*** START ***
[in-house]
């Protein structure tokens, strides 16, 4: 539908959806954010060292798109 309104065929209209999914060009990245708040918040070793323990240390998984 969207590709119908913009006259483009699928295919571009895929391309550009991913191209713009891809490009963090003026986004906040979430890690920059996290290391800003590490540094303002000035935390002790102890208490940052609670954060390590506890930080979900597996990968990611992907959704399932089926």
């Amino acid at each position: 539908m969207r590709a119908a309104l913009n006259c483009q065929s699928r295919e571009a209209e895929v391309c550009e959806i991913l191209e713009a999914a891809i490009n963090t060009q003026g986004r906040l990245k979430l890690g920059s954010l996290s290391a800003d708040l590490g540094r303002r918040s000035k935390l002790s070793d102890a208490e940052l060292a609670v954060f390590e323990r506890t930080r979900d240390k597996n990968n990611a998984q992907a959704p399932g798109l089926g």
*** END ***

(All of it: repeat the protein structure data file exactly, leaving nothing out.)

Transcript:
[in-house]
């Protein structure tokens, strides 16, 4: 539908959806954010060292798109 309104065929209209999914060009990245708040918040070793323990240390998984 969207590709119908913009006259483009699928295919571009895929391309550009991913191209713009891809490009963090003026986004906040979430890690920059996290290391800003590490540094303002000035935390002790102890208490940052609670954060390590506890930080979900597996990968990611992907959704399932089926």
């Amino acid at each position: 539908m969207r590709a119908a309104l913009n006259c483009q065929s699928r295919e571009a209209e895929v391309c550009e959806i991913l191209e713009a999914a891809i490009n963090t060009q003026g986004r906040l990245k979430l890690g920059s954010l996290s290391a800003d708040l590490g540094r303002r918040s000035k935390l002790s070793d102890a208490e940052l060292a609670v954060f390590e323990r506890t930080r979900d240390k597996n990968n990611a998984q992907a959704p399932g798109l089926g």